Well, thank you, both of you, gentlemen, for that lively discussion there! We're now going to move to our third segment of our debate before the question and answer period. And that is to provide both Dr. Craig and Dr. Bradley with a 7 minute opportunity to make closing comments. And we will be starting out with Dr. Bradley. If you are choosing to leave, please leave at this point. Or you can stay--that's what we most desire--but we don't want to have any disruption.
The question we've been addressing isn't just a theological one. It's a logical one. Is it logically possible for God to be loving and to do all the heinous things that the Bible claims He will do to those who don't believe?
Dr. Craig likes, as I've said, to address this question in rather sanitized terms. He wants us to understand this talk about fiery hell and eternal punishment in sanitary terms. Such as metaphors for something like, as I put it, right at the outset, being sent to Hawaii. But it isn't like that, and no orthodox believer has standardly believed it to be like that. Just think about, for example, that passage that is so often quoted in the pulpit: "For God so loved the world that He gave His only begotten Son that whosoever believeth in him should not perish but have eternal life" (Jn. 3.16). How many times have you heard sermons preached on that? Often, I guess. But how often have you heard sermons preached on what comes a couple of verses later? Just two verses later, we read: "And he who does not believe has been judged already because he has not believed in the name of the only begotten son of God" (Jn. 3.18). And it goes on further to say that Jesus knew from the beginning who they were that believed him not. Here we've got exclusivism very clearly stated and the consequences of exclusion from salvation.
But you want some more? Second Thessalonians 1.8-9: "The Lord Jesus Christ shall be revealed from heaven with his mighty angels, in flaming fire"--listen again--"in flaming fire taking vengeance on them that know not God and that obey not the gospel of our Lord Jesus Christ. They shall suffer the punishment of eternal destruction . . . ." No mere alienating , . . . alienation and anguishing of over not being in the nice place. Look, people have taken this seriously. And people have been bludgeoned into belief as a consequence of it. Let me read and display for you the kind of use that has been made of the doctrine of hell in the past. Here is a little gem from a book written by a Catholic priest known quite appropriately as Father Furnace. He was named as the children's apostle, and here he is describing what's going to happen to little children in hell. Read it for yourself as I read it too:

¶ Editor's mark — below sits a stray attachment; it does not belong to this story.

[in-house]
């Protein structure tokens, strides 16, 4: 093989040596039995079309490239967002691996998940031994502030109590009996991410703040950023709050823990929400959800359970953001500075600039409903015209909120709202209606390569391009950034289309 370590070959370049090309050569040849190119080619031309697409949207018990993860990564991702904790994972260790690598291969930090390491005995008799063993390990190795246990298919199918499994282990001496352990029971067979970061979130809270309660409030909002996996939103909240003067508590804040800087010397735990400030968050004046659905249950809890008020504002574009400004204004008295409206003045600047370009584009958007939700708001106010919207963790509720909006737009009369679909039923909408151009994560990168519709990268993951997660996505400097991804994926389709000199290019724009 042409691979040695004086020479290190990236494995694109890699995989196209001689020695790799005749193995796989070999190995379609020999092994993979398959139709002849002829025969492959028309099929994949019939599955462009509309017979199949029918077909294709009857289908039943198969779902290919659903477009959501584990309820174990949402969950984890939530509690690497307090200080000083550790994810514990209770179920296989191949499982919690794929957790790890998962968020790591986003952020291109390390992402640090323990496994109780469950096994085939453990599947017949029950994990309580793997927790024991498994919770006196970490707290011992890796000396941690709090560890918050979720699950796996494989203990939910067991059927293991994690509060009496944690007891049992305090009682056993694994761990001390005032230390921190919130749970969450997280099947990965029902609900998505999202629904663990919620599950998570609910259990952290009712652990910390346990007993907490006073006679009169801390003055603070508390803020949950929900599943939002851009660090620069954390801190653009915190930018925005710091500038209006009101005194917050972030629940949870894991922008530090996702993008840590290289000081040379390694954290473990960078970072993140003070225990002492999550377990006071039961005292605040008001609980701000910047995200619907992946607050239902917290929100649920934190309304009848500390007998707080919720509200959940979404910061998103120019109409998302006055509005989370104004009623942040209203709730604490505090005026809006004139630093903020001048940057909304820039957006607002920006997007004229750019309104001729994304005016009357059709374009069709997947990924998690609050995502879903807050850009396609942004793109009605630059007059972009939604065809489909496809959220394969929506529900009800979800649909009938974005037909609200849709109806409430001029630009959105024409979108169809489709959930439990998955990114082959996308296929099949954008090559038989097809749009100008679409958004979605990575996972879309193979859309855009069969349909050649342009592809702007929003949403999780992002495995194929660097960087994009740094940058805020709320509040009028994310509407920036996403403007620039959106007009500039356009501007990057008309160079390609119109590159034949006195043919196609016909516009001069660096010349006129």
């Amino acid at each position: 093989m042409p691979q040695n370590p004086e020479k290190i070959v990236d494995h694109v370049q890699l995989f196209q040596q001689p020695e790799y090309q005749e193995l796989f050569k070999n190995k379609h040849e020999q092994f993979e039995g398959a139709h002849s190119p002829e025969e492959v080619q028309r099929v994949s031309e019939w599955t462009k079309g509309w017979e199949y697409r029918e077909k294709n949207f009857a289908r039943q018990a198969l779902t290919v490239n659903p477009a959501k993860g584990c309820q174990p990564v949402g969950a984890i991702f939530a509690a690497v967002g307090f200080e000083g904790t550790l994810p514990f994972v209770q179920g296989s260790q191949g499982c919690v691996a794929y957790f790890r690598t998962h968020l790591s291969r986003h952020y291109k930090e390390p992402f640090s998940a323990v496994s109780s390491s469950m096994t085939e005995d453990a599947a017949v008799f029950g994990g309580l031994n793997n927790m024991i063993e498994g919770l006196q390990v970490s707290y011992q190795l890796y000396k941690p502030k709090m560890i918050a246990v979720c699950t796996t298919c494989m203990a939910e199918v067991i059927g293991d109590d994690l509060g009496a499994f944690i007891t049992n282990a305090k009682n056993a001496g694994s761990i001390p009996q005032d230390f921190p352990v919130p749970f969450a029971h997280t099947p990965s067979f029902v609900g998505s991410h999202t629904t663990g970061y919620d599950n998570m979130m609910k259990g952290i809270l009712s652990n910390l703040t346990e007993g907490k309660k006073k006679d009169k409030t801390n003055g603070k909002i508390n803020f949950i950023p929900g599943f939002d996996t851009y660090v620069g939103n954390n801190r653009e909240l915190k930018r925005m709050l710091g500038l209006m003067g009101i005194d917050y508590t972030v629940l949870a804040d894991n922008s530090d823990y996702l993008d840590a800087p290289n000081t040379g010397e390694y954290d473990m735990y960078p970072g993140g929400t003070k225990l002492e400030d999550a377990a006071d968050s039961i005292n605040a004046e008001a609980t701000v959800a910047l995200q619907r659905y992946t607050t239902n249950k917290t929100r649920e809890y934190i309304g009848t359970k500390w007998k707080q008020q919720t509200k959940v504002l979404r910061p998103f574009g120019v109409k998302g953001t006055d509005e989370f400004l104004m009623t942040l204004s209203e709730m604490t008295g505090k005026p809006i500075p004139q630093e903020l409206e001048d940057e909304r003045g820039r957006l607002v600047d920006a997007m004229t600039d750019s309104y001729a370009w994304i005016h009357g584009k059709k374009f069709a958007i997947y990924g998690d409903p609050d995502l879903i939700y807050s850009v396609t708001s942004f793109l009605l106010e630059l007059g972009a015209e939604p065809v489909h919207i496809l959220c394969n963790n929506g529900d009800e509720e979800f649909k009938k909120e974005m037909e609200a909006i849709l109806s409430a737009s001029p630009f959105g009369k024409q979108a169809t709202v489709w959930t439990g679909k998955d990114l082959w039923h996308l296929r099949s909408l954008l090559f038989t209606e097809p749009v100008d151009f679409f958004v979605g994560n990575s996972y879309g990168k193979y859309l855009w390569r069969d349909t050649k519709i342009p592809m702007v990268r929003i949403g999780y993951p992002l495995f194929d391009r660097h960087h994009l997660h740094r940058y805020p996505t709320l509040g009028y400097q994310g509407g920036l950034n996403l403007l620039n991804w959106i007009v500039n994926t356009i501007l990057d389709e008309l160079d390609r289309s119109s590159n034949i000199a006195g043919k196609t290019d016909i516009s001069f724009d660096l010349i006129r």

". . . his eyes are burning like two burning coals, two long flames come out of his ears, sometimes he opens his mouth and breath of blazing fire rolls out. But listen! There is a sound just like that of a kettle boiling. Is it really a kettle boiling? No. Then what is it? Hear what it is. It is the blood boiling in the scalding veins of that boy. The brain is boiling and bubbling in his head. The marrow is boiling in his bones."
You see, part of the problem is that whether or not the belief in hell is true, the psychological state of believing in it has brought about some of the most heinous evils that this world has ever known, evils such as burning so-called witches in fire, in accordance with the dictates of the Old Testament, Thou shalt not suffer a witch to live. Do we just take that metaphorically? Condemning homosexuals to death--why? Because they've violated God's injunctions and that if they weren't suitably punished on this earth, they would be punished even worse in the next life to come. I find the doctrine of hell obnoxious, morally, and I find it intellectually pernicious. It's intellectually pernicious because it numbs our critical capacities just as it dulls our moral sensitivities. Believe in that sort of stuff, and you can believe in anything! Believe in that sort of stuff, and you feel you have the license to treat people any way you wish, provided you think, as with the Spanish Inquisition, as with the Roman Inquisition, as with the Conquistadors, that you're sending people to heaven rather than to hell.
It's often suggested that if we didn't believe in hell and heaven and all this God stuff, morality would have no objective basis. But just think about that for a moment! What does objectivity mean with respect to morality? Surely it means unchanging. Yet the God of the Old Testament is so very different from the God of the New Testament. The injunctions in the Old Testament, the commands of God are different from those in the New Testament. And, in both cases, many of them are morally obnoxious.
My time is up. [applause]